Even media coverage of all this is injected with another layer of this cult of personality by those who deliver it. Glenn Beck, anyone?

(Canada has had its own taste of this recently with Michael Ignatieff, a 'celebrity' in his own right. Has anyone less appropriate to a political situation ever been 'parachuted' in?)

Through my jaundiced lenses, people seem to have traded energies previously directed towards their own lives, their families, their relationships, for energies devoted to the -seemingly harmless- spectating the lives of others. Is it really necessary for so much participation in the-unfolding-trainwreck-that-is-Charlie Sheen? While I'm a sucker for romance in this impersonal world of ours, two billion people watching a wedding? Are we that bored?!?

I maintain that were you to remove all instances of celebrity attention, of worship, of fixation in our media, a) people would go into shock, and b) there'd be surprisingly little left on the screen, the page or the airwaves. 

OK; what's this got to do with 'politics'?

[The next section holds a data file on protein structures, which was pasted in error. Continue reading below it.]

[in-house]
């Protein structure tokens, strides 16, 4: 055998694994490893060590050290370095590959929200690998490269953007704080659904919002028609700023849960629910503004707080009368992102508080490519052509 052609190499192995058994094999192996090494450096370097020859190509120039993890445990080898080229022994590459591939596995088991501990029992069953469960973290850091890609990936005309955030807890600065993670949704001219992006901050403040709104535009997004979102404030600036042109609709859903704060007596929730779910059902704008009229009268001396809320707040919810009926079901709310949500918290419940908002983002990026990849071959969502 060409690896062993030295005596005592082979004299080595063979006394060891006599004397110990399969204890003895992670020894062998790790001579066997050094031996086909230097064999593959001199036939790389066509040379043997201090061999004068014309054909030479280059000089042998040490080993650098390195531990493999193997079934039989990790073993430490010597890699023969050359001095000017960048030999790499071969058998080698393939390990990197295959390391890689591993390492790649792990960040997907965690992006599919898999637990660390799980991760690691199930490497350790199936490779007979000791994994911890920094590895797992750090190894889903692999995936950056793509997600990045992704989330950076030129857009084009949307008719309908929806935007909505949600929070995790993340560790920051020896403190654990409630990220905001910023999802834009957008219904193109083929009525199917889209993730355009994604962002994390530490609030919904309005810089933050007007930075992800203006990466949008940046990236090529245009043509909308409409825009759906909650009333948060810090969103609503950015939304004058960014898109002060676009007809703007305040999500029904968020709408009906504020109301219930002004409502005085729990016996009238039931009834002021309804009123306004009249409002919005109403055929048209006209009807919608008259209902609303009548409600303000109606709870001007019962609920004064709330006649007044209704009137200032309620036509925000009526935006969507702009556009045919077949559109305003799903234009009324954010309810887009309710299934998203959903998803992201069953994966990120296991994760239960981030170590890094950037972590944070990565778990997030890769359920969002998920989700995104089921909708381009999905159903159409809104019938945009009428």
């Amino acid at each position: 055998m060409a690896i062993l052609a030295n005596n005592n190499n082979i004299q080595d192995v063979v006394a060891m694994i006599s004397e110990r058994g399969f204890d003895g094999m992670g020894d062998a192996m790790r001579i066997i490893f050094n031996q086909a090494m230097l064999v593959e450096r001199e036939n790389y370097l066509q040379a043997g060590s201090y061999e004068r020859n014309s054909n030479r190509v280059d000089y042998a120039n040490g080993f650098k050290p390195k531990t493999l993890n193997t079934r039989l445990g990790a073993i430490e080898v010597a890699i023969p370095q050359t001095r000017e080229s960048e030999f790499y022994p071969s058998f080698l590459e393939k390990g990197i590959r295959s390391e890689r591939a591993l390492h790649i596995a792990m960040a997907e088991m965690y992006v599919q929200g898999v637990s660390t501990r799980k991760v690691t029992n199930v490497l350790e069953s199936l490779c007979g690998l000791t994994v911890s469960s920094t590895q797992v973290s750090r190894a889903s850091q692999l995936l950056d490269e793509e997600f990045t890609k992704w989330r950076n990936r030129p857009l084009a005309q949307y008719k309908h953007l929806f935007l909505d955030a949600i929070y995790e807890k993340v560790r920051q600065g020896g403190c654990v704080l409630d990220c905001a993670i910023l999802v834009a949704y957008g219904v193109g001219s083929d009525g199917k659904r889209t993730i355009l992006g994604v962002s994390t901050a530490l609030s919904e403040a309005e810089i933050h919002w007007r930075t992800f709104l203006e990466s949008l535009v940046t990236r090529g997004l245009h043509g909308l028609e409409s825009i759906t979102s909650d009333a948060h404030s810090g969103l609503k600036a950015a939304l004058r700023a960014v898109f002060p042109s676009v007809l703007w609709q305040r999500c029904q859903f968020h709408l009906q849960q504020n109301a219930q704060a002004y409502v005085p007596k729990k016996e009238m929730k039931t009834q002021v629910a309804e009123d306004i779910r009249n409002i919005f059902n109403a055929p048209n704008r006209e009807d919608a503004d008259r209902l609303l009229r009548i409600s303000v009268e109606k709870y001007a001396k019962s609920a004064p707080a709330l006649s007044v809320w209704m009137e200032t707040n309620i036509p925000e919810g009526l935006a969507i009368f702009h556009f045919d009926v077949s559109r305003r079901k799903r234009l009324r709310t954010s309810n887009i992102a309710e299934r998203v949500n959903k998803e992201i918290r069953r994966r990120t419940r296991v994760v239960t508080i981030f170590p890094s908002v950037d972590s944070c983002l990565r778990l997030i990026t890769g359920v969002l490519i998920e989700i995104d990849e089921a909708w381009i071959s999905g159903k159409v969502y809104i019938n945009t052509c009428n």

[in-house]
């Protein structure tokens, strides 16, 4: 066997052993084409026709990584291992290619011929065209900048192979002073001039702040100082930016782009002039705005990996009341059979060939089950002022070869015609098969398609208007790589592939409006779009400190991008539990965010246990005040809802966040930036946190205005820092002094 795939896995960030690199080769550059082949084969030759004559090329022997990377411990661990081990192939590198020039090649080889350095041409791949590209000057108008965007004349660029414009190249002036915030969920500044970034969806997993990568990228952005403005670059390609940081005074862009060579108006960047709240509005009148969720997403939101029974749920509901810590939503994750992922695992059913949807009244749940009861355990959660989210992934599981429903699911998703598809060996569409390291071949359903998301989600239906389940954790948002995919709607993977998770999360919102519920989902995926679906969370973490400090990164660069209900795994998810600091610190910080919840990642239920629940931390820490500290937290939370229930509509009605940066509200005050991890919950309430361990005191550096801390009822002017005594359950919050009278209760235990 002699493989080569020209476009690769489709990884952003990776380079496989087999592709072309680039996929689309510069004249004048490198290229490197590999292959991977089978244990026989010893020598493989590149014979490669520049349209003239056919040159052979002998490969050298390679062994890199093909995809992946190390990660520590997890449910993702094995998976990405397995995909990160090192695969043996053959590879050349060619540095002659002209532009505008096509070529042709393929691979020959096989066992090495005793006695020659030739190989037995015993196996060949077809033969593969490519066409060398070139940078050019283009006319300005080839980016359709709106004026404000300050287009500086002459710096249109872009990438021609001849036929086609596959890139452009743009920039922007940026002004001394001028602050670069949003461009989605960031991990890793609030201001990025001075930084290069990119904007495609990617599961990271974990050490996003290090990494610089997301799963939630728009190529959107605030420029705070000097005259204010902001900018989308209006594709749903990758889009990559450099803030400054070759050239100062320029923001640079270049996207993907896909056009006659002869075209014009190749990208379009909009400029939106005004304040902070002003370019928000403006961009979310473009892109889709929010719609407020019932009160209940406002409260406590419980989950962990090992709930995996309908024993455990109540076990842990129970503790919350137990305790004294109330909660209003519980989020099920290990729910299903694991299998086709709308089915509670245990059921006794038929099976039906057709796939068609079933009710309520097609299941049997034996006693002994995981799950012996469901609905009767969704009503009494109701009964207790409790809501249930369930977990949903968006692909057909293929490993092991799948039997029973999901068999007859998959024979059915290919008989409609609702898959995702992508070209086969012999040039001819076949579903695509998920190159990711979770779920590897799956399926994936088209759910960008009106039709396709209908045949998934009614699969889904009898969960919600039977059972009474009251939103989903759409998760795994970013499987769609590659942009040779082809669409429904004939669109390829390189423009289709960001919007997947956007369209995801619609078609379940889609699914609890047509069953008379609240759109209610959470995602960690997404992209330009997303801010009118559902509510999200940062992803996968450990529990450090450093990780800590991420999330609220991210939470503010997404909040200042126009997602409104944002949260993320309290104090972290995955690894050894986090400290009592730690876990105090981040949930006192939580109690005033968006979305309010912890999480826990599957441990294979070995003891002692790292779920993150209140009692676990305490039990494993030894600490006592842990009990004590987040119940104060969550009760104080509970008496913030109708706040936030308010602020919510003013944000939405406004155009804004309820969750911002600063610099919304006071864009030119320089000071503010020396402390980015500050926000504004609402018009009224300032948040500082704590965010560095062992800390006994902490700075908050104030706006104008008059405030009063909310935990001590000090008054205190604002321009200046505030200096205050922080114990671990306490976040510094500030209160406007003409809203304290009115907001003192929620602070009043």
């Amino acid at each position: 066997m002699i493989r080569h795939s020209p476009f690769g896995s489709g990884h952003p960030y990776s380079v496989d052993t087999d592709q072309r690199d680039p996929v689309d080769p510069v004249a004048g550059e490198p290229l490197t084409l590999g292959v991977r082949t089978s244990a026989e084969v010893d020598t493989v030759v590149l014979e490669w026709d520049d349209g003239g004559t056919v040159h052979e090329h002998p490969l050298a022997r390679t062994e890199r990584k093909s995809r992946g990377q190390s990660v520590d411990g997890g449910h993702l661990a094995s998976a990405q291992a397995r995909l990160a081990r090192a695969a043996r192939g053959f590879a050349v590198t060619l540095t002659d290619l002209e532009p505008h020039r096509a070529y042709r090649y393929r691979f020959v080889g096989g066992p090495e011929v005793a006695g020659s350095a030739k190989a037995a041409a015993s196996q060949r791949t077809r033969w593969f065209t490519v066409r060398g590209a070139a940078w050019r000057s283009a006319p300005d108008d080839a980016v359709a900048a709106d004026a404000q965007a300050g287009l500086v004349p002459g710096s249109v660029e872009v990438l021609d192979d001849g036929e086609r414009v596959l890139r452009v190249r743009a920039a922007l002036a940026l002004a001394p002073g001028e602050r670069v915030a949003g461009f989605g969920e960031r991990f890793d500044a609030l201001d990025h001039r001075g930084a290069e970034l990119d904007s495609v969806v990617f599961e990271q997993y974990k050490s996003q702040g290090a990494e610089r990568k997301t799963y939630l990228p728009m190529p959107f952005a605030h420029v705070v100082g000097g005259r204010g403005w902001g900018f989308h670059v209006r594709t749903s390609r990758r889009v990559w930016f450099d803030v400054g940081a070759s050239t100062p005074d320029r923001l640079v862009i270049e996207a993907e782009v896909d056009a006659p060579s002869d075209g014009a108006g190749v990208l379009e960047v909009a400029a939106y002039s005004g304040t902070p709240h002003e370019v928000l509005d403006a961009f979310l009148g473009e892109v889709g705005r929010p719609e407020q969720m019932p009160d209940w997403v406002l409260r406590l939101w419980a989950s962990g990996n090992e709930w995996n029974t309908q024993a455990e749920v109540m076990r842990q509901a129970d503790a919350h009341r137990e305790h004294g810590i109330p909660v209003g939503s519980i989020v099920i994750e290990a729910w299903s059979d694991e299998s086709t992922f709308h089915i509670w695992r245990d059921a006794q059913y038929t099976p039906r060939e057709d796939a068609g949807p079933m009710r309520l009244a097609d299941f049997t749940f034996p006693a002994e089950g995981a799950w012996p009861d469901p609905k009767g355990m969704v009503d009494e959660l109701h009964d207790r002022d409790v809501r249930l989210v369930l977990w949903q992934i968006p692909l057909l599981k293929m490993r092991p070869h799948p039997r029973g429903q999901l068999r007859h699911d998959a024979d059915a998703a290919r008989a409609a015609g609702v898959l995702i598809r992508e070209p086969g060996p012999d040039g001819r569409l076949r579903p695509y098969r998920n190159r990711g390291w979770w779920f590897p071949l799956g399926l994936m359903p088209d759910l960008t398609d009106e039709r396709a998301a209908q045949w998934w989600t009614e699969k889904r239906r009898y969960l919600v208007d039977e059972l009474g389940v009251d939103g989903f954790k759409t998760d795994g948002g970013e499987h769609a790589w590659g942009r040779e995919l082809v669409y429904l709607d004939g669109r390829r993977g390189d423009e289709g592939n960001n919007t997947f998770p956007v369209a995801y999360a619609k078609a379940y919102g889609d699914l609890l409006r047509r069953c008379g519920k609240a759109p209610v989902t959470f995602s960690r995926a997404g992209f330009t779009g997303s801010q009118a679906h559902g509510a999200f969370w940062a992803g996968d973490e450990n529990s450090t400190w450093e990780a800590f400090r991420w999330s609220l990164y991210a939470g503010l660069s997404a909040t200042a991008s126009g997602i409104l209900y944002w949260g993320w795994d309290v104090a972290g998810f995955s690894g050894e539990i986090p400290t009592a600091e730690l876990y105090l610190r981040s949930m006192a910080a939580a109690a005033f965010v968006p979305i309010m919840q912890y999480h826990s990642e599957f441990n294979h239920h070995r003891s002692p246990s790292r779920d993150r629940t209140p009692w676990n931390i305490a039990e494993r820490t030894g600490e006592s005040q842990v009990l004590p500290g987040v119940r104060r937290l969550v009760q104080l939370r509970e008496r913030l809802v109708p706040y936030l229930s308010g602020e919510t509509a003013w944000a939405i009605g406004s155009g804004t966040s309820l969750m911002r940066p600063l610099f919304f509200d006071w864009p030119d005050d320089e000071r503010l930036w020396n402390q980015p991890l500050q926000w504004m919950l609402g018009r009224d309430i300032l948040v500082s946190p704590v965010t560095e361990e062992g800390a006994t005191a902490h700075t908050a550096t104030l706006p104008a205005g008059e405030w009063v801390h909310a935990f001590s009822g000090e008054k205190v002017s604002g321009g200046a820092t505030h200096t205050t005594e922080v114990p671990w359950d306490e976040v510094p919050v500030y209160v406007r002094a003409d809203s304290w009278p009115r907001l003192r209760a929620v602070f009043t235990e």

This article on Raise the Hammer by Undustrial nudged me big-time. Not so much in what the author presents (read the piece; it's good, it's a little provocative, it's thoughtful, and it certainly touches on some fundamental beliefs of mine), but in what it prompted me to reconsider and readdress regarding 'How We Got Here'. Even if my extrapolations are admittedly somewhat unorthodox. And somewhat tangental.

I believe that part of the reason that people are so removed from the mechanisms of governance is this innate need to elevate others attached to the 'cult of personality'. 

That even if it's not a conscious act, people tend to at least want to elevate those they put into office. This is how deeply engrained the process that we see most visibly in 'celebrity worship' is. (Especially combined with a universal, timeless desire to be authentically, charasmatically led.)

And when you combine this with what amounts to either apathy or a long-established hands-off attitude towards 'politics'?

You get the process of abrogation of responsibilities by citizens towards their own governance.